Humanitarian Disarmament in Montenegro
Montenegro became contaminated with mines and ERW as a result of conflicts during the break-up of the former Socialist Federal Republic of Yugoslavia in the 1990s. In addition, NATO airstrikes on Serbia and Montenegro military positions in 1999 resulted in contamination of cluster munition remnants (CMR ). The presence of unexploded ordnaces ( UXO) presents a direct risk to the lives and health of residents and often limits the use of the contaminated land.
MBT : state party; clearance deadline: 1 April 2017.
CCM : state party; clearance deadline: 1 August 2020.
Norwegian People's Aid (NPA) began its re-engagement in Montenegro in 2012 with Non-technical survey ( NTS ) efforts.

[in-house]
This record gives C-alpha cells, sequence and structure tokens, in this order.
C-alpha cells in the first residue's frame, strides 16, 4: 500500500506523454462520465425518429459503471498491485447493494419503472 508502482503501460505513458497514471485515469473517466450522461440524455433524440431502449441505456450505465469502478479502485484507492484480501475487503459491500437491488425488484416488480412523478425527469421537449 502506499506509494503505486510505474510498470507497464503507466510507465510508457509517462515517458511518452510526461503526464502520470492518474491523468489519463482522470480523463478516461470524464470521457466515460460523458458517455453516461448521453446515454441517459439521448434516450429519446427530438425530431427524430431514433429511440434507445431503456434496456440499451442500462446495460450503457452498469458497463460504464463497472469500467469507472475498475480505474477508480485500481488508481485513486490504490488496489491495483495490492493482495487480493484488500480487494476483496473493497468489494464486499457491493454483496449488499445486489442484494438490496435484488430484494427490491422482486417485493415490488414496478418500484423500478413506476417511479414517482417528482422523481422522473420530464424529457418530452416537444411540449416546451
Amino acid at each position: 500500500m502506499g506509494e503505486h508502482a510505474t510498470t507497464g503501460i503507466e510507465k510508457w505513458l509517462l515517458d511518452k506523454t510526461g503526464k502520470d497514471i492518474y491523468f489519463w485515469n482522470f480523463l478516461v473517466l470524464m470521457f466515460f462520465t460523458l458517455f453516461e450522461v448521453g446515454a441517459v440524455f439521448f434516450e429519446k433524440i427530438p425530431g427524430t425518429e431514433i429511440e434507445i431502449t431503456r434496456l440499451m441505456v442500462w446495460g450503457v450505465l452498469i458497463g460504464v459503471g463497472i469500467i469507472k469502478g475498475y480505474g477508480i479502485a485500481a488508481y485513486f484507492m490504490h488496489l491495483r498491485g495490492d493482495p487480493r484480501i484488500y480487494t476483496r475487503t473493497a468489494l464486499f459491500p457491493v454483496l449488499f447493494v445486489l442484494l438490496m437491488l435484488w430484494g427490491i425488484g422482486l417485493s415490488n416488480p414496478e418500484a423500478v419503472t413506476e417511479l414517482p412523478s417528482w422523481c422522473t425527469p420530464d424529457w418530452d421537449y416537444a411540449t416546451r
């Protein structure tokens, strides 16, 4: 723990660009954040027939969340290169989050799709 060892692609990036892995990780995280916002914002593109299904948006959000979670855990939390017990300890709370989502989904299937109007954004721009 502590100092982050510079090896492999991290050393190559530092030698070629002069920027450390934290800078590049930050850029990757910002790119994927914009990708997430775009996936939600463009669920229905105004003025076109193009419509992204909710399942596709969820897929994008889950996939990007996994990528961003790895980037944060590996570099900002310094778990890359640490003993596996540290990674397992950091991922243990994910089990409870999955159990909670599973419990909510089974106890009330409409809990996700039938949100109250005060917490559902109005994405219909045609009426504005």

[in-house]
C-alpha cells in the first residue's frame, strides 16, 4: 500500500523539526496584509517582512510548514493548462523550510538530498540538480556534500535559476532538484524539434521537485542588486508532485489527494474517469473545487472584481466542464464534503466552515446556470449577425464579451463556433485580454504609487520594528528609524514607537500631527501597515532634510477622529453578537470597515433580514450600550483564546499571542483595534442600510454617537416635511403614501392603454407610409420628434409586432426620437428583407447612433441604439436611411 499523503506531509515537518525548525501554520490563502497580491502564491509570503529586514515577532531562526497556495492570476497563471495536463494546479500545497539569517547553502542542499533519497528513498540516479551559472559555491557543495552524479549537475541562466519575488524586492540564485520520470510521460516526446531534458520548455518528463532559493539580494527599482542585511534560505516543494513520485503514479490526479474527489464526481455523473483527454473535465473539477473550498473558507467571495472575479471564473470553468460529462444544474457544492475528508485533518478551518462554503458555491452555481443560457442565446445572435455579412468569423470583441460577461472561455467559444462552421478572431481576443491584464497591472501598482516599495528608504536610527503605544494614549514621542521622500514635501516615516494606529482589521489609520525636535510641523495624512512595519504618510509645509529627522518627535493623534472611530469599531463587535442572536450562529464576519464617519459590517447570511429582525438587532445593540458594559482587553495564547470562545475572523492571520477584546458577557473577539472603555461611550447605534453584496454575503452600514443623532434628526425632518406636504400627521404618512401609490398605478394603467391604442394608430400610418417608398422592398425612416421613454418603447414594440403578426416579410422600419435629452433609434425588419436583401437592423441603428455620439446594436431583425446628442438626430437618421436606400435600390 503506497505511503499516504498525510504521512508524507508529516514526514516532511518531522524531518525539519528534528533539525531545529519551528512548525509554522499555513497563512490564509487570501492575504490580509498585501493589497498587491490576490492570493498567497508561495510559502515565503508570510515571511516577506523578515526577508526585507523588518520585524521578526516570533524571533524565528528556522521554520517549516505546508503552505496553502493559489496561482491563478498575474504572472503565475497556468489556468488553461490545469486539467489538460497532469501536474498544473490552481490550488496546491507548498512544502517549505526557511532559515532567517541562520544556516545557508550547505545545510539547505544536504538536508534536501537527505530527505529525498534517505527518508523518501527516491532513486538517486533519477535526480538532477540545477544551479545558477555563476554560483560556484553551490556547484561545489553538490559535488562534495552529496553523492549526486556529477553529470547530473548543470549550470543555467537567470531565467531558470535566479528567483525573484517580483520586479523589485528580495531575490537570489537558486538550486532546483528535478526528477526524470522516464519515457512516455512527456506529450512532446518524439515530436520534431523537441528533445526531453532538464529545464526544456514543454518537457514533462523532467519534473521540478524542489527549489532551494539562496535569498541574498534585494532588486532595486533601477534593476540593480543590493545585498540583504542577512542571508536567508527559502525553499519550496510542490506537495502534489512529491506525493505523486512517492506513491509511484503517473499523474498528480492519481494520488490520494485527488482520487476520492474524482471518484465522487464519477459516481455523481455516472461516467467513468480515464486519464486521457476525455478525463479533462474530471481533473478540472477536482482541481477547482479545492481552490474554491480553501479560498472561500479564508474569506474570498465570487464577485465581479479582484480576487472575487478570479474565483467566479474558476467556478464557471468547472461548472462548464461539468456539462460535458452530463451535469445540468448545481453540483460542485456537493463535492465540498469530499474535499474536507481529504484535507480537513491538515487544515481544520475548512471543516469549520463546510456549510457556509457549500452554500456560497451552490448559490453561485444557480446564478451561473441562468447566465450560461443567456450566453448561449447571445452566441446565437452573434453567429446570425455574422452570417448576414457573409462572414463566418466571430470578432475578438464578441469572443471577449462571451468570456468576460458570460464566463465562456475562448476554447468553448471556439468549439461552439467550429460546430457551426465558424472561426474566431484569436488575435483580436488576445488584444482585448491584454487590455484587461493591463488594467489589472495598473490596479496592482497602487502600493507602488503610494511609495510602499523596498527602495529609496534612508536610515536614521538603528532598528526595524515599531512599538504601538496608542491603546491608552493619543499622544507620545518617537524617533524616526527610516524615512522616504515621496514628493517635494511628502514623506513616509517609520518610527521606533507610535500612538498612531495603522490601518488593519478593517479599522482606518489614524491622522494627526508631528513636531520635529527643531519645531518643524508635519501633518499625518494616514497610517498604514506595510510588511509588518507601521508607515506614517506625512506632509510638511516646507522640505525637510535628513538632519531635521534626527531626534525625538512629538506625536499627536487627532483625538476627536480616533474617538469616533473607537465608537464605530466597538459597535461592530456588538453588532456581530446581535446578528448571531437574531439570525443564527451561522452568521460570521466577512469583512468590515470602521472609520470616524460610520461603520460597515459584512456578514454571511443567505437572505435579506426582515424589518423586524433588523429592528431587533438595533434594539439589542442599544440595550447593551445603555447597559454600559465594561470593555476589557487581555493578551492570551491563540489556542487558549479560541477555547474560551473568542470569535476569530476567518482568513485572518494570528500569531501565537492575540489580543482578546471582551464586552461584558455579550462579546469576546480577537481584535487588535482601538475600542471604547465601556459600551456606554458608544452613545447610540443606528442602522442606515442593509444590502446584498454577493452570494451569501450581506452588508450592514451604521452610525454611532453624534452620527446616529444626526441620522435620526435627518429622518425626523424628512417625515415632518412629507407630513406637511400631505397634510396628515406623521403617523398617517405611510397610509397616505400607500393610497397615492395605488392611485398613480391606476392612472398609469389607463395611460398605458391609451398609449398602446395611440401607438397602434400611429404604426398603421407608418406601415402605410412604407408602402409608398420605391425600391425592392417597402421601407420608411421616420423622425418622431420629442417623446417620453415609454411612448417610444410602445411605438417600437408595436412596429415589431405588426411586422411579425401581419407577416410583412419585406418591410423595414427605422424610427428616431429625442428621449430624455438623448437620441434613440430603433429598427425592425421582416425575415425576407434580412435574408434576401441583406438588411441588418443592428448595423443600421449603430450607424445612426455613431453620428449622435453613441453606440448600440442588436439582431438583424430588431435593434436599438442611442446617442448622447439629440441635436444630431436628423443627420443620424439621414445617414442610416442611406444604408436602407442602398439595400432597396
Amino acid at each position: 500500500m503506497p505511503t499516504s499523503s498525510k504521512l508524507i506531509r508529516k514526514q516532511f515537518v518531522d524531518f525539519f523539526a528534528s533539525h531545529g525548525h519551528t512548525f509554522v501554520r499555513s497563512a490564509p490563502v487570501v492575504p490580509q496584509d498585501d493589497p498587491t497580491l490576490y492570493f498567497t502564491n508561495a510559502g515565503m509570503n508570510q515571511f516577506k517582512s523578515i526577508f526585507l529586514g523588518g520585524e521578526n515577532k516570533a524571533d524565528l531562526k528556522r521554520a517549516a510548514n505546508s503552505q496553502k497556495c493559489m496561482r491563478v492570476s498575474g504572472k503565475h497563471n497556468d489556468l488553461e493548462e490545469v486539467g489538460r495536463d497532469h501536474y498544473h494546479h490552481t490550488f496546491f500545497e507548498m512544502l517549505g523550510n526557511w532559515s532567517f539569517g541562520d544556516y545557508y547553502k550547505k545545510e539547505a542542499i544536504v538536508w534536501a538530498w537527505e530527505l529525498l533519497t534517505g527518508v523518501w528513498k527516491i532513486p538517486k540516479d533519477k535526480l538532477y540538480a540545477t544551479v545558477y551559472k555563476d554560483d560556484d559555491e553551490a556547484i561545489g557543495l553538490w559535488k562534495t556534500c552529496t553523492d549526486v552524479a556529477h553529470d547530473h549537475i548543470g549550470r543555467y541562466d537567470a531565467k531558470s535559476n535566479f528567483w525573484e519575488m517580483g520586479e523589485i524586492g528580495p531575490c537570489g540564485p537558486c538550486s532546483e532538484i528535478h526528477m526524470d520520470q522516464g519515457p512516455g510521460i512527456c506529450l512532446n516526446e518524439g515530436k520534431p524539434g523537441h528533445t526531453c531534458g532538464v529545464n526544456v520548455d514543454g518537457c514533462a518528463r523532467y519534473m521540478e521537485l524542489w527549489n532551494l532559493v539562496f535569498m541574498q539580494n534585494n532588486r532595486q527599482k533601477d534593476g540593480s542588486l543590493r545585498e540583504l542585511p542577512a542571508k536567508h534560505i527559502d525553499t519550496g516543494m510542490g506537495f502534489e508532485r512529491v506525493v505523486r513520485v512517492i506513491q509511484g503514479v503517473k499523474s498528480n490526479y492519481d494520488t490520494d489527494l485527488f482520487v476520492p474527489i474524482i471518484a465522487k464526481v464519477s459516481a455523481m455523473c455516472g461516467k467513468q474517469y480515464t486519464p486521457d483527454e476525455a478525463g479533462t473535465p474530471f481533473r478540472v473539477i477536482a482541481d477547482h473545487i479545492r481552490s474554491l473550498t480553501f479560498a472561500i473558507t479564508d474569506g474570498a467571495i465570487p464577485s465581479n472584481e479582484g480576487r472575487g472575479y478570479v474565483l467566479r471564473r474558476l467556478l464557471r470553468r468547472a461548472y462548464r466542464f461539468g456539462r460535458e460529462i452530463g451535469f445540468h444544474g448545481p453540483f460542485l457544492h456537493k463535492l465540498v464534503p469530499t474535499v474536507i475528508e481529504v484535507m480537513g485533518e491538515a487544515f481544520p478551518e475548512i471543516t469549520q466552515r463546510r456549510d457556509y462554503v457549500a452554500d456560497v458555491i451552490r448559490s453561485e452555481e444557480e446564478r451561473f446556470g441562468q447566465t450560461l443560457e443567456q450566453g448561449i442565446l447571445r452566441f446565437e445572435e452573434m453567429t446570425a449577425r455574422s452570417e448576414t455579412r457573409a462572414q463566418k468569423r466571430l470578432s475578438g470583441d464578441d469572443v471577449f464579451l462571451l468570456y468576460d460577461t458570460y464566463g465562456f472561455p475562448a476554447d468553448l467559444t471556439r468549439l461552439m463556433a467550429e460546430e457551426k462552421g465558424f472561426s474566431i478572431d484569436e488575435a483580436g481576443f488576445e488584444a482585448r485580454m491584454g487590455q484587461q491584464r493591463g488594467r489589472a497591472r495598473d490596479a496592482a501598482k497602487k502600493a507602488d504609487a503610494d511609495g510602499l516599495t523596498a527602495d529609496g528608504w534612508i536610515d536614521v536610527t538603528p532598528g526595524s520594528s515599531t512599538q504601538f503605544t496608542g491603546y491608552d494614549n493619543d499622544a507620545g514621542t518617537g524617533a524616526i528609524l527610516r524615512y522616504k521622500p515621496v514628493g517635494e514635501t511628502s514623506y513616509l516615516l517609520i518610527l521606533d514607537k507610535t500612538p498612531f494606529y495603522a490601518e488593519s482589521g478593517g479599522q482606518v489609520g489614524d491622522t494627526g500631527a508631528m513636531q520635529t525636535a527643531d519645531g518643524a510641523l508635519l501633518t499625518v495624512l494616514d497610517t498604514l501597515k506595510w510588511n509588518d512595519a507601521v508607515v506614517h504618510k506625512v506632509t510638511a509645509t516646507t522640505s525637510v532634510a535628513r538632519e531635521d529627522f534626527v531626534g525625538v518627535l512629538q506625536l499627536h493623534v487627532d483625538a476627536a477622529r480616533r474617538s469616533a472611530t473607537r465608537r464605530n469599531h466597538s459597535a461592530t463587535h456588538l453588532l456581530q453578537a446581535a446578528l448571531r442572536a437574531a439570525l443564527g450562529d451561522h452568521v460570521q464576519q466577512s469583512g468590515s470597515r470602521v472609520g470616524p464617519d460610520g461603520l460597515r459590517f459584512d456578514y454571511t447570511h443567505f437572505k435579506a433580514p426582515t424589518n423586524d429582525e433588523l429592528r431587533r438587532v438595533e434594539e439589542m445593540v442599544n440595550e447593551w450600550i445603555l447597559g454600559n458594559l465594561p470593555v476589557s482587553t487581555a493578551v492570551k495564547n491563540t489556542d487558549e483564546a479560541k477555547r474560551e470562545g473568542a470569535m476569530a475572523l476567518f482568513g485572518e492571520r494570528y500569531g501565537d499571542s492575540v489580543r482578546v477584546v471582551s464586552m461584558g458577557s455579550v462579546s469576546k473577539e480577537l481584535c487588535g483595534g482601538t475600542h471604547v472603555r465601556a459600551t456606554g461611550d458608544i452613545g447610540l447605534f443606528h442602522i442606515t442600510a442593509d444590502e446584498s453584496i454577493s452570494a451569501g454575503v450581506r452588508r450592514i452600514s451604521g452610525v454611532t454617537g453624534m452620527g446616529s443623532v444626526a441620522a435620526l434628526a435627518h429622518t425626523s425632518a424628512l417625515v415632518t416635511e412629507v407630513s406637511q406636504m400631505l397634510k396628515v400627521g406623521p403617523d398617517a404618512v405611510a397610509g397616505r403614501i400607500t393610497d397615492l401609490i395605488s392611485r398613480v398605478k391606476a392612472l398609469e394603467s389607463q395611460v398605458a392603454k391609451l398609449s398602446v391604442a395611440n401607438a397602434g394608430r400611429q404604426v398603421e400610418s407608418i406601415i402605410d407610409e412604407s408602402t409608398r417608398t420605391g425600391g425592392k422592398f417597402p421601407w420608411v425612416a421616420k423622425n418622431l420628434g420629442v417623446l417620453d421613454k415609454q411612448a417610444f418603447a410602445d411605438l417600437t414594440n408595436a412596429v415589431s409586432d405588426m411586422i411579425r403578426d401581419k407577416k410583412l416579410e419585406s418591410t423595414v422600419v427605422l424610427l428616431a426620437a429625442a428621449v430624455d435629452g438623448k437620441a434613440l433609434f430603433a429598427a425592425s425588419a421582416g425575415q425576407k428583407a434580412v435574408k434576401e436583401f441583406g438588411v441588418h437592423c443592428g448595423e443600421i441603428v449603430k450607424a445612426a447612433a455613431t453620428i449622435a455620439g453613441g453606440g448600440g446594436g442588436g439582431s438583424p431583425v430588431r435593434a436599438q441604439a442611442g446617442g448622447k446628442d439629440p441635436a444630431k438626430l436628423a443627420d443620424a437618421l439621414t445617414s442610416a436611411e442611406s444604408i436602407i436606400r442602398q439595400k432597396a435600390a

NPA identified more than 1, 72 km2 of suspected land in 2012 and 2013 affecting five local communities of cluster munitions.
Currently, funding is being sought for the clearance efforts of the identified suspected areas.
According to NPA’s 2013 cluster munition remnants survey ( CMRS ) report, from 1999 until April 2013, a total of 1,873 submunitions had been found and destroyed in the location of cluster munition strike zones.
From 21 July – 6 October 2010, the remaining 273 cluster bombs of type BL 755 were detonated, thus effectively fulfilling Montenegro’s stockpile destruction obligations under Article 3 of the Convention within only two months of the Convention coming into force for Montenegro.